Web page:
A new study makes it clear that cell phone and internet use is much more common among younger age groups in the U.S. than among the older population. This in and of itself may not come as much of a surprise, but some of its implications may raise a few eyebrows. Americans have long been accustomed to thinking of television as the number one tech device with which we entertain ourselves. While that remains true for older Americans, those who are 29 years old or younger report that the biggest tech-based consumer of their time is the internet, followed very closely by cell phones.
In contrast, people in the under-29 age group were quite reluctant to admit to spending too much time using email. This likely reveals an underlying attitude: email is regarded purely as a tool, and therefore used as needed to accomplish worthy goals. Cell phones and the internet as a whole, however, are perceived much more broadly as gateways to entertainment opportunities, much as the television is for older Americans.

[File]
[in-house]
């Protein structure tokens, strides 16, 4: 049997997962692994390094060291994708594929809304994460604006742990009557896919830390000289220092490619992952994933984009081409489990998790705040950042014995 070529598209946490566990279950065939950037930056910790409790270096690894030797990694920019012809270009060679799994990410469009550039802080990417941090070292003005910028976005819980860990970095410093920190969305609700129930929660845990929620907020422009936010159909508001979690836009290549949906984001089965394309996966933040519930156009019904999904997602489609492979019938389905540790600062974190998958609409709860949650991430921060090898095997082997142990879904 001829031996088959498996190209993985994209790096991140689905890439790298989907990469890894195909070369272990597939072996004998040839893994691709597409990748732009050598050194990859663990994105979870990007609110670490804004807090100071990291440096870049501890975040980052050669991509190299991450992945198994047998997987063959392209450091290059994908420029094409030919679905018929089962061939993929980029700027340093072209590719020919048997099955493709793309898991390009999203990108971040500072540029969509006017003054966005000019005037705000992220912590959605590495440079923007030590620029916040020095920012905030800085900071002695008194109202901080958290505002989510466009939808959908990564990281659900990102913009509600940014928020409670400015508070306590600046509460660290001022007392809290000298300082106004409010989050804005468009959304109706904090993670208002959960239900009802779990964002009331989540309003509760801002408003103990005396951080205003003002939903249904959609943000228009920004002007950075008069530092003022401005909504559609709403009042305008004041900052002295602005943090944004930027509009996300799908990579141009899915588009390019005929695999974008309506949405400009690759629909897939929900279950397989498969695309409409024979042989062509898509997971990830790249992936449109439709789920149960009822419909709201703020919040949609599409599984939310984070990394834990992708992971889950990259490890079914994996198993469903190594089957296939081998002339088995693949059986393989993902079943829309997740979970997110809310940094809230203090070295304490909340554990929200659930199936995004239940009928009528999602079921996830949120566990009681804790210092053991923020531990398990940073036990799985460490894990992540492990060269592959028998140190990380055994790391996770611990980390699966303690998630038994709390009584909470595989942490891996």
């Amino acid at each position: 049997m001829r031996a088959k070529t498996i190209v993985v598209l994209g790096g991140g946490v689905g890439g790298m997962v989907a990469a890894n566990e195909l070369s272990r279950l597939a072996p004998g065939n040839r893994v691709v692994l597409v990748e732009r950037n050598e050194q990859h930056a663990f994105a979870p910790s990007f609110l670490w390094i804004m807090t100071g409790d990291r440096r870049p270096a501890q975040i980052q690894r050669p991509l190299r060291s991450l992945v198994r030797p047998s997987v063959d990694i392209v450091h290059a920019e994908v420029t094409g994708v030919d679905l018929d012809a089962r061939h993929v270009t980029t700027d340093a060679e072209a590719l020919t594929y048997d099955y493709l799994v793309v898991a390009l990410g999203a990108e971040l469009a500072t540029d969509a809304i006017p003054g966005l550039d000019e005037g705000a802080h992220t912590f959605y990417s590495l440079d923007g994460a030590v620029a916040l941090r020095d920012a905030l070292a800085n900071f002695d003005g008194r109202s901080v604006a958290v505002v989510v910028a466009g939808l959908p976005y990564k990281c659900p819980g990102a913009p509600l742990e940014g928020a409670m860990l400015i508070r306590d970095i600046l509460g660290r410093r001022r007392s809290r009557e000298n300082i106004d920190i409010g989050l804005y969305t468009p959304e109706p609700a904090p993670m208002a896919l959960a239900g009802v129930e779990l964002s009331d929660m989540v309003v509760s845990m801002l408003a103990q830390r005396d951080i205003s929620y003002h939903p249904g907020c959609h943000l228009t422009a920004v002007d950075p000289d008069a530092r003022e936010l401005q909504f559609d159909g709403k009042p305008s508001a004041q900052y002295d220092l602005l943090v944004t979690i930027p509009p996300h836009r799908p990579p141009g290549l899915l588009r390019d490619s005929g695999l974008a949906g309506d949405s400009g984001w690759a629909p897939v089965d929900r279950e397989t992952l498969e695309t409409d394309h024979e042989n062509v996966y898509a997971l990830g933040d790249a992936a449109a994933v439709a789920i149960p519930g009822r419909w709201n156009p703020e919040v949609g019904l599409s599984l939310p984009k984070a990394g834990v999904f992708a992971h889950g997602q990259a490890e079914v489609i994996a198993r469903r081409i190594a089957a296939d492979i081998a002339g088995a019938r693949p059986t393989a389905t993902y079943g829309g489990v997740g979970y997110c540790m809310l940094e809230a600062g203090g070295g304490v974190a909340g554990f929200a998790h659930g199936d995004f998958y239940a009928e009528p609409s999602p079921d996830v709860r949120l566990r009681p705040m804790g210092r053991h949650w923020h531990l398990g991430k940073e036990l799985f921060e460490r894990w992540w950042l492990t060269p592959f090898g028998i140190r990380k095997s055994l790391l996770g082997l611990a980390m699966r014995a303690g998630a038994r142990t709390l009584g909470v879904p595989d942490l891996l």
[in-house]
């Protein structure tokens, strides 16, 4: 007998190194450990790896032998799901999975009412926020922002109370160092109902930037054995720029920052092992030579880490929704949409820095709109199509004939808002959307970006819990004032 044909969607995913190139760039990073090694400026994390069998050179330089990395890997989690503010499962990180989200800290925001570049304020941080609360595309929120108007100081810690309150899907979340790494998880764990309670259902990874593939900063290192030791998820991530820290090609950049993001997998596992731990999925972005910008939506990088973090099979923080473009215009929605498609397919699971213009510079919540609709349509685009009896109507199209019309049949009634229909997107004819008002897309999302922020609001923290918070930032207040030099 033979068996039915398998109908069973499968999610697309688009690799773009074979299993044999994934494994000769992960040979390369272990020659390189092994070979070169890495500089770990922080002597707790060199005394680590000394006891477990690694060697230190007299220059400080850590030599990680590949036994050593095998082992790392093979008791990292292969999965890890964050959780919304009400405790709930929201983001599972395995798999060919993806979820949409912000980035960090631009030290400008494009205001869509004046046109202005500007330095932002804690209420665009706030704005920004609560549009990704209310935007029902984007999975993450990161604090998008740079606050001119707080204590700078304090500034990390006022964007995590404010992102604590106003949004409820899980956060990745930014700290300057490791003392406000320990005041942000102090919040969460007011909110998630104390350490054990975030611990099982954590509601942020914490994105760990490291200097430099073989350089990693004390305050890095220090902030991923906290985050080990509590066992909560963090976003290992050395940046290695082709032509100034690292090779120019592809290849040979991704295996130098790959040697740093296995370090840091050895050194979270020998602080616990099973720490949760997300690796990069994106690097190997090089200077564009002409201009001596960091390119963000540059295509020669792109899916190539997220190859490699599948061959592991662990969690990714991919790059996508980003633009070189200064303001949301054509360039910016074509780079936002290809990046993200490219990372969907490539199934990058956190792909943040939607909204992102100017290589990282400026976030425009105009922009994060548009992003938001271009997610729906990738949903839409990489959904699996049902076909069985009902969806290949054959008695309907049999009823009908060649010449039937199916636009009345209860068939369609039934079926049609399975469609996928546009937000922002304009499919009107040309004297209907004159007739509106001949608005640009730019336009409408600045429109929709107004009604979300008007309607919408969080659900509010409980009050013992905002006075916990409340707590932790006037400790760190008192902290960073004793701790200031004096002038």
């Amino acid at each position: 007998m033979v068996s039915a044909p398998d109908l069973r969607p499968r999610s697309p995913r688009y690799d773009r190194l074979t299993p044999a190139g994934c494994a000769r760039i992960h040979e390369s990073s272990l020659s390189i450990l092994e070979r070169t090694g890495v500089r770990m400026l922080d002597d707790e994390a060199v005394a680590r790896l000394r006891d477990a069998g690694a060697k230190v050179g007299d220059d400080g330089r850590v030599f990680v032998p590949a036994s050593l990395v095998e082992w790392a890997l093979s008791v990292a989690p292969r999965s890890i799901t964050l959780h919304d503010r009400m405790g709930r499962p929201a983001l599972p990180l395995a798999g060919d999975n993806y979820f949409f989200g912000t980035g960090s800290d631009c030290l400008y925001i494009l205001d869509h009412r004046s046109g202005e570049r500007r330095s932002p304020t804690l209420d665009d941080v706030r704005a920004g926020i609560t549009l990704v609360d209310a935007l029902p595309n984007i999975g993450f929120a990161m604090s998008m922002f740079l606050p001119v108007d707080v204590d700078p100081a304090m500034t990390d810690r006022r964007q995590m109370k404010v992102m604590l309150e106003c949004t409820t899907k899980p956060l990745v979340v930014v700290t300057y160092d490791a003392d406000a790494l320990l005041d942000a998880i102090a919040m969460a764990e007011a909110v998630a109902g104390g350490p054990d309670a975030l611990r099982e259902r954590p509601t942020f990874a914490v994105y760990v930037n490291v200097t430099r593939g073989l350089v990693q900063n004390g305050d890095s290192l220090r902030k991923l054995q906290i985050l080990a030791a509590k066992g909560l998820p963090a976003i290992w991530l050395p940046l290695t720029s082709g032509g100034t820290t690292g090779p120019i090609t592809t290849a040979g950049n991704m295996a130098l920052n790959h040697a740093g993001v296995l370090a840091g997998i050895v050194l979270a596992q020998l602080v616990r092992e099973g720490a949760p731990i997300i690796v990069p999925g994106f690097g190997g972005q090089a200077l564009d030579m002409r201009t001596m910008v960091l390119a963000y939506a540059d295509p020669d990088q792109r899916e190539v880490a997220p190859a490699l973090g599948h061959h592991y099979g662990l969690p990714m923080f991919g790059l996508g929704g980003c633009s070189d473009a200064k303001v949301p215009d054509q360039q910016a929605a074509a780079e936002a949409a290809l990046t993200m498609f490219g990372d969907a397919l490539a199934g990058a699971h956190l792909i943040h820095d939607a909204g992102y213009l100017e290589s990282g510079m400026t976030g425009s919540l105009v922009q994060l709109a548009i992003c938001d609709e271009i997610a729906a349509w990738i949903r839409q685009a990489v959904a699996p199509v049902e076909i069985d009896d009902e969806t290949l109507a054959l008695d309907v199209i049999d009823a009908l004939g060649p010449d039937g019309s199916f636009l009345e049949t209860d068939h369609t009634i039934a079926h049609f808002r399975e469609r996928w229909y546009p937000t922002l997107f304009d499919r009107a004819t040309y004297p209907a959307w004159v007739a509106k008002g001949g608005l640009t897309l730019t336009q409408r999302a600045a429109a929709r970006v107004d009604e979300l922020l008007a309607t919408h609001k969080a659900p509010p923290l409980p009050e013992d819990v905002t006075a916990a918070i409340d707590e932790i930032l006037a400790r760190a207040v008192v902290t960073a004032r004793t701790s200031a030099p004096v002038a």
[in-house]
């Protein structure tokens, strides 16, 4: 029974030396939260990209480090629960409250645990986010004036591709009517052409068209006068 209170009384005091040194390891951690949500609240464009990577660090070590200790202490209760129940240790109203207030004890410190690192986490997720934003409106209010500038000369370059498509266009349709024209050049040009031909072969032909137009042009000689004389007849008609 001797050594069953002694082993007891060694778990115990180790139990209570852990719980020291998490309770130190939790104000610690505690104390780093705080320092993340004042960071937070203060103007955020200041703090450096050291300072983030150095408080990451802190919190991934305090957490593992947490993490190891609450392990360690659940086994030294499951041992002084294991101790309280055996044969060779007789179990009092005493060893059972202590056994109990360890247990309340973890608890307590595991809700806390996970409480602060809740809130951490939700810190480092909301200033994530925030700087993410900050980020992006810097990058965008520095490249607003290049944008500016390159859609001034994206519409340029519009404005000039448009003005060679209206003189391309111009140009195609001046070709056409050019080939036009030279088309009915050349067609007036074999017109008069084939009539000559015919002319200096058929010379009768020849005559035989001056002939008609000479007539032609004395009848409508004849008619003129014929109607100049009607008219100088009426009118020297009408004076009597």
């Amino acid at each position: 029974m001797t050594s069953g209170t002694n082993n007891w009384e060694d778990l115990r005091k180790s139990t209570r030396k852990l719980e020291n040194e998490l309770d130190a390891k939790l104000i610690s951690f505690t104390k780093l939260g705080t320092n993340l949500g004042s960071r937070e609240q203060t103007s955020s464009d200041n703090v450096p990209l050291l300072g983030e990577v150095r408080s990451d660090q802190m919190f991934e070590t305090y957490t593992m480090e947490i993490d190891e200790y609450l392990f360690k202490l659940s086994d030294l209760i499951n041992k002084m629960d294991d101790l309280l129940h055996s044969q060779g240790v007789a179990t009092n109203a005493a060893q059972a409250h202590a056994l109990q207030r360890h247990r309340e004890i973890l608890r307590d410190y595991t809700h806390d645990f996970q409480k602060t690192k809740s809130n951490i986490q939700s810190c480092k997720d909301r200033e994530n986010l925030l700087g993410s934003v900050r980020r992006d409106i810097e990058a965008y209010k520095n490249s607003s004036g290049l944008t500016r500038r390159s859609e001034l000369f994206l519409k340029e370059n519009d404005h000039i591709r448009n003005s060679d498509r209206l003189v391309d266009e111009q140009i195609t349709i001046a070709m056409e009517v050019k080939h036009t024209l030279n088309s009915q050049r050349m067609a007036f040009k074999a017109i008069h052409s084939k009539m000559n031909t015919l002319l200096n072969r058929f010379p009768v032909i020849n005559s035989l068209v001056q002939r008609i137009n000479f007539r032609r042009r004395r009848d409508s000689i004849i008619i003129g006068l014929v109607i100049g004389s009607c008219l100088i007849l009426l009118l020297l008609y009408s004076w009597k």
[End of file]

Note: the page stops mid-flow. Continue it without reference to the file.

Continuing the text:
The study, conducted by Gallup tracking poll, illustrates most keenly the reliance that younger Americans are placing on these newer forms of technology. A simple survey of schools will also bear this out. The average high school student owns a cell phone, according to anecdotal data, and American parents can verify that even students in elementary schools are clamoring for them as well, claiming that “all their friends” already have one.